Economy

Soaring stamp duty costs another turn-off for property buyers

SmartCompany /

It’s been a disappointing weekend for the property market, with every capital experiencing drops in clearance rate results.

It’s been a disappointing weekend for the property market, with every capital experiencing drops in clearance rate results.

But the poor performance might not be totally due to the poor economic conditions, with a new survey revealing first-home buyers are being discouraged by higher stamp-duty taxes on residential properties.

According to the BankWest report, the amount of stamp-duty paid on the median Australian home has jumped 59% over the past five years. But Sydney and Melbourne home owners are the worst off, needing to pay almost an average three month’s worth of salary to pay stamp-duty.

Brisbane enjoys the lowest stamp-duty rates, needing only an average of a month’s salary to pay the tax.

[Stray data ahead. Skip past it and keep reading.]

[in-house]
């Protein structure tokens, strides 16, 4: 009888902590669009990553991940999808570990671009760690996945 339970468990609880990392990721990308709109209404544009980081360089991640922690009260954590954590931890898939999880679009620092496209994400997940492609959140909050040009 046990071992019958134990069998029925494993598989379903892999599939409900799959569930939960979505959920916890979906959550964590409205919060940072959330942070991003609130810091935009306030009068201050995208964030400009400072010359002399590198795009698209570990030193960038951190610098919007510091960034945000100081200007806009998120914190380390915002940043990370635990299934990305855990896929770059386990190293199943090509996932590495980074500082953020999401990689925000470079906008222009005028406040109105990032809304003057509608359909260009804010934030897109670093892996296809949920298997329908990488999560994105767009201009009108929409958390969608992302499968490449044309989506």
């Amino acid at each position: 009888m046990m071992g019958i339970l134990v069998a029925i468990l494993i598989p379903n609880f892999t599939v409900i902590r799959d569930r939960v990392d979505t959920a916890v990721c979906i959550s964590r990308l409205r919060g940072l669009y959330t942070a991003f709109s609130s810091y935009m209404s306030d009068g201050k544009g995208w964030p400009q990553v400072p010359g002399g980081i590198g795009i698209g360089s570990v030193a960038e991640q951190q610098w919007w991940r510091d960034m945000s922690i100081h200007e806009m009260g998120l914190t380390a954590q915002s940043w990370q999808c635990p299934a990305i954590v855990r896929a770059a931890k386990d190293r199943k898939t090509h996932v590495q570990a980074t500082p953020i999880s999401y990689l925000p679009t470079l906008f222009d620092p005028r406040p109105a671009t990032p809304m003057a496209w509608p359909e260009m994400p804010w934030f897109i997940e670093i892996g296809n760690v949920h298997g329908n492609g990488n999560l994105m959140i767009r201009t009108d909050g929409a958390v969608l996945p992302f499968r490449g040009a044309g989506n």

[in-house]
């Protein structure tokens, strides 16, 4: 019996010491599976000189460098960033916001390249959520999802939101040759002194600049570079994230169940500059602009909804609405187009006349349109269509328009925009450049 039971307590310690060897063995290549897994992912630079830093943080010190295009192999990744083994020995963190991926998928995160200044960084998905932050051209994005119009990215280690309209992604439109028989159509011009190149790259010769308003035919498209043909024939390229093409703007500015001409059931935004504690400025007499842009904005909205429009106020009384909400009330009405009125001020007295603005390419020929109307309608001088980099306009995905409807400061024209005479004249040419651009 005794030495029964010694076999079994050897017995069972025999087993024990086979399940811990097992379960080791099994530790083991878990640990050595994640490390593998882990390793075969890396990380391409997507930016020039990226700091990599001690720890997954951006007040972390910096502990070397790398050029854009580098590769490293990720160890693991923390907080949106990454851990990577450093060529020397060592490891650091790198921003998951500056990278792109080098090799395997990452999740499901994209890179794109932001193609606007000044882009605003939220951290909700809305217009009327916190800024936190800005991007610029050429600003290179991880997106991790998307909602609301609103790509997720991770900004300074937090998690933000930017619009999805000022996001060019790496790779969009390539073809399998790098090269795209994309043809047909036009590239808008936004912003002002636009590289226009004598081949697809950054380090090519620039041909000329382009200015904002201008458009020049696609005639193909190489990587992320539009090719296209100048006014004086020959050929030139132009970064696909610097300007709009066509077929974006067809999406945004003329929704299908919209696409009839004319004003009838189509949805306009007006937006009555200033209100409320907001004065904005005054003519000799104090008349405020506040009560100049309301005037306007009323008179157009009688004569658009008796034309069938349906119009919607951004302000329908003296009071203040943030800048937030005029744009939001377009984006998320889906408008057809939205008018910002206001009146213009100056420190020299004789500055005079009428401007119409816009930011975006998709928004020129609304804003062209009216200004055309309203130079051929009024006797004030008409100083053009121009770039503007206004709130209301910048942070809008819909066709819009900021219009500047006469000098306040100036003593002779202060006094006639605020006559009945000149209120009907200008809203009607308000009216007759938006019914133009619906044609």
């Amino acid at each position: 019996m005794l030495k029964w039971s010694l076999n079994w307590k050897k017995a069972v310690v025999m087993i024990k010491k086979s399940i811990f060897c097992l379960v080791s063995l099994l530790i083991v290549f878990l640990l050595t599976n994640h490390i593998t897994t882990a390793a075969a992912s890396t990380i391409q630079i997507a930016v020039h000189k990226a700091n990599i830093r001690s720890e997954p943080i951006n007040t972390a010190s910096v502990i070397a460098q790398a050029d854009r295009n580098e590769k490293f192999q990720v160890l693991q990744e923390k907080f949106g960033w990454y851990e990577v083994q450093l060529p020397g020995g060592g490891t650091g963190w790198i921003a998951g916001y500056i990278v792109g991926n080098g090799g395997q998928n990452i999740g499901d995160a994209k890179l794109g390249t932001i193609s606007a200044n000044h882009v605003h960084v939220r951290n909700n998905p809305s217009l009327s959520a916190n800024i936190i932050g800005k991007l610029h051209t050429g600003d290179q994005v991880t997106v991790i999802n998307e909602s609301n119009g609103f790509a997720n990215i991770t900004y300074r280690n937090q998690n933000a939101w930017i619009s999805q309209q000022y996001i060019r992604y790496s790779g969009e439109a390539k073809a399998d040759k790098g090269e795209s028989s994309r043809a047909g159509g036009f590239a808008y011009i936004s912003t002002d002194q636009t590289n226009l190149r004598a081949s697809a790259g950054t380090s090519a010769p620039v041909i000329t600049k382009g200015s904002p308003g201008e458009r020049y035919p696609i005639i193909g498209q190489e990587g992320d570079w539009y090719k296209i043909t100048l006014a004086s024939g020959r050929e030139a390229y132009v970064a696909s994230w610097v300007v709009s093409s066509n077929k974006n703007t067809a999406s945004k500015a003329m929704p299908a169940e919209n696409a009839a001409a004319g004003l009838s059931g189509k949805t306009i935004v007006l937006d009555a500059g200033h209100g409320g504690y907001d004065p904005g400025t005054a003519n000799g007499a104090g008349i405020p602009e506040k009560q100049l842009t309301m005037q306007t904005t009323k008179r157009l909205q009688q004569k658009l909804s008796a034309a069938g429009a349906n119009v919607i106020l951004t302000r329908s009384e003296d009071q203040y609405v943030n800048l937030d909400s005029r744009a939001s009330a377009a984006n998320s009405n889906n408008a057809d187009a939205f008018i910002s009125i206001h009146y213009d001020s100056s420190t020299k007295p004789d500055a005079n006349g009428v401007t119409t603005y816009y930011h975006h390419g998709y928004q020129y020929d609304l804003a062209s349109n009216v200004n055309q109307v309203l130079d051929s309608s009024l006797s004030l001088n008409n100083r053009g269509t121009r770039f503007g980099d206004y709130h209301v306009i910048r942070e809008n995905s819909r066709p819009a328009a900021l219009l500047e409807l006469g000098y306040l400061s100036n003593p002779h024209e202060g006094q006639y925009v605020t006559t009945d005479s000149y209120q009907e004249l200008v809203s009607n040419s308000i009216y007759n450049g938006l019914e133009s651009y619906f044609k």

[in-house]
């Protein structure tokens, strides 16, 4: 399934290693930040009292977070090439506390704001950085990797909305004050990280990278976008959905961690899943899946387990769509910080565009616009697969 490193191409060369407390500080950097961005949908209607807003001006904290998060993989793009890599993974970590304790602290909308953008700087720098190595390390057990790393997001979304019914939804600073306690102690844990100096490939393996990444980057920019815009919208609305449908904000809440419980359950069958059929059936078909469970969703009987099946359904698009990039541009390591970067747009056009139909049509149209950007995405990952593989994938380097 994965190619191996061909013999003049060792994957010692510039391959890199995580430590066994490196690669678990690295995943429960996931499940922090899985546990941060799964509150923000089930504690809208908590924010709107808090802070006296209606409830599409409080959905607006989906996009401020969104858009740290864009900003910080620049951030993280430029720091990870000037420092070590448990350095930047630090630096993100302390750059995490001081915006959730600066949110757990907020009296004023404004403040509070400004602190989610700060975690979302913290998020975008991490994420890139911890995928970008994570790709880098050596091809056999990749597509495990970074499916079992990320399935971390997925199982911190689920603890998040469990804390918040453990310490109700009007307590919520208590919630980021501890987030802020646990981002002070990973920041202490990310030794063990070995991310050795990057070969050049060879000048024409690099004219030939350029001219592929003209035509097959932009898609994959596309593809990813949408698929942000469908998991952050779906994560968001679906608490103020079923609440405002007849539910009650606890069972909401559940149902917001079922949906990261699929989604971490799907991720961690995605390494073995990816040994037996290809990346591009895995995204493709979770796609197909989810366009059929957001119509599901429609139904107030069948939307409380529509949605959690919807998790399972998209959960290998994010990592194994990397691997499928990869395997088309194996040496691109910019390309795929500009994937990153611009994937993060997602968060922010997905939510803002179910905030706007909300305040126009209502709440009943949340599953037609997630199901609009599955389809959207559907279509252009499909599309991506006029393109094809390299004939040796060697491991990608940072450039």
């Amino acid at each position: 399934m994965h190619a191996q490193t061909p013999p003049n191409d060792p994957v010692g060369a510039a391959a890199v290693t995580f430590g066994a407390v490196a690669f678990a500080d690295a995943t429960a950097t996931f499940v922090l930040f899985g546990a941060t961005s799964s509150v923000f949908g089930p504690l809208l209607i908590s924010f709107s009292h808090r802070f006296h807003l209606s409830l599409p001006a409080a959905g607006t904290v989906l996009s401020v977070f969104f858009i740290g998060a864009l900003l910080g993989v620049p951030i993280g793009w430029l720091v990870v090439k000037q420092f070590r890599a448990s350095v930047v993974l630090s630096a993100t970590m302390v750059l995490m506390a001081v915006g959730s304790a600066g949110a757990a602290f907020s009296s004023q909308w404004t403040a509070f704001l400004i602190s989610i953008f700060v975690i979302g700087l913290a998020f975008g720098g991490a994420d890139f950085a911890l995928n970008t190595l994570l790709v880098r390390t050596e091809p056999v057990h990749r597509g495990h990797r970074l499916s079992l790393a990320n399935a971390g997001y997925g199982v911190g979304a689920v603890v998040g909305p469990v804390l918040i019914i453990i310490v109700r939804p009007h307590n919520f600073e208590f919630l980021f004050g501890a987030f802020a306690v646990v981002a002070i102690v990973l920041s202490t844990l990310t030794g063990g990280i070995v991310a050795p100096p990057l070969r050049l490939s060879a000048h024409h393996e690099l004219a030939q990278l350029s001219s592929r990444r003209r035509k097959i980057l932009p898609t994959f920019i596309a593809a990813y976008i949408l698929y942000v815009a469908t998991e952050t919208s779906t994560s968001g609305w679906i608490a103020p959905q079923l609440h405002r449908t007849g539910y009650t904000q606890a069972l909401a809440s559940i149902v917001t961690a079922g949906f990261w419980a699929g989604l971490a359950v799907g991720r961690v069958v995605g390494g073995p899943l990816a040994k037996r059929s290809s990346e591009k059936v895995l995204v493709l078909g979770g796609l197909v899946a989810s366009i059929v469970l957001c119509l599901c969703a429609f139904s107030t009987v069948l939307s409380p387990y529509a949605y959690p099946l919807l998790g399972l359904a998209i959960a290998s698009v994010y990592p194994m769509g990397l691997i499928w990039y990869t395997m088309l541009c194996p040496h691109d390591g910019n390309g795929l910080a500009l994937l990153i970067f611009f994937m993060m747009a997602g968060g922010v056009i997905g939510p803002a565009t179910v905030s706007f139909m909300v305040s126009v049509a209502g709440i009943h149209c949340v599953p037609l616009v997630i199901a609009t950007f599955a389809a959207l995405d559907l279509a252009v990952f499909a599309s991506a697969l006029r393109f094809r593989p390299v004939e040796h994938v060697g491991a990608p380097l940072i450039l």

BankWest retail chief executive Ian Corfield says more needs to be done. “This is the downside of the house price boom that has pushed up stamp duty bills and burdened home buyers across the country with an additional tax expense,” he says.

“While first time buyers receive grants and stamp duty exemptions as incentives to climb on to the housing ladder, the incentive for existing home owners is to stay put and renovate, rather than to buy a new house, because of hefty stamp duty bills.

“This could mean lower sales, lower turnover, a flatter market and less choice for home buyers.”

It’s more bad news for an already battered housing market, with auctions struggling again on the weekend.

Melbourne results have continued their decline, with the city’s clearance rates dropping from last week’s 53% to 51%. While 339 properties were sold at $248 million, Real Estate Institute of Victoria chief executive Enzo Raimondo isn’t impressed.

“Despite the significant increase in the number of homes on offer at auction this weekend, the clearance rate… did not differ greatly from last week.”

But Raimondo says the number of auctions will remain high over the next two weeks before the Christmas and new year break.

Sydney rates have continued to decline. This weekend they fell just one percentage point to 47%, with 181 properties selling for a total of $102.2 million.

Brisbane rates also fell one percentage point to 29% with 16 properties sold, while Adelaide suffered a larger drop from 42% to 37%.

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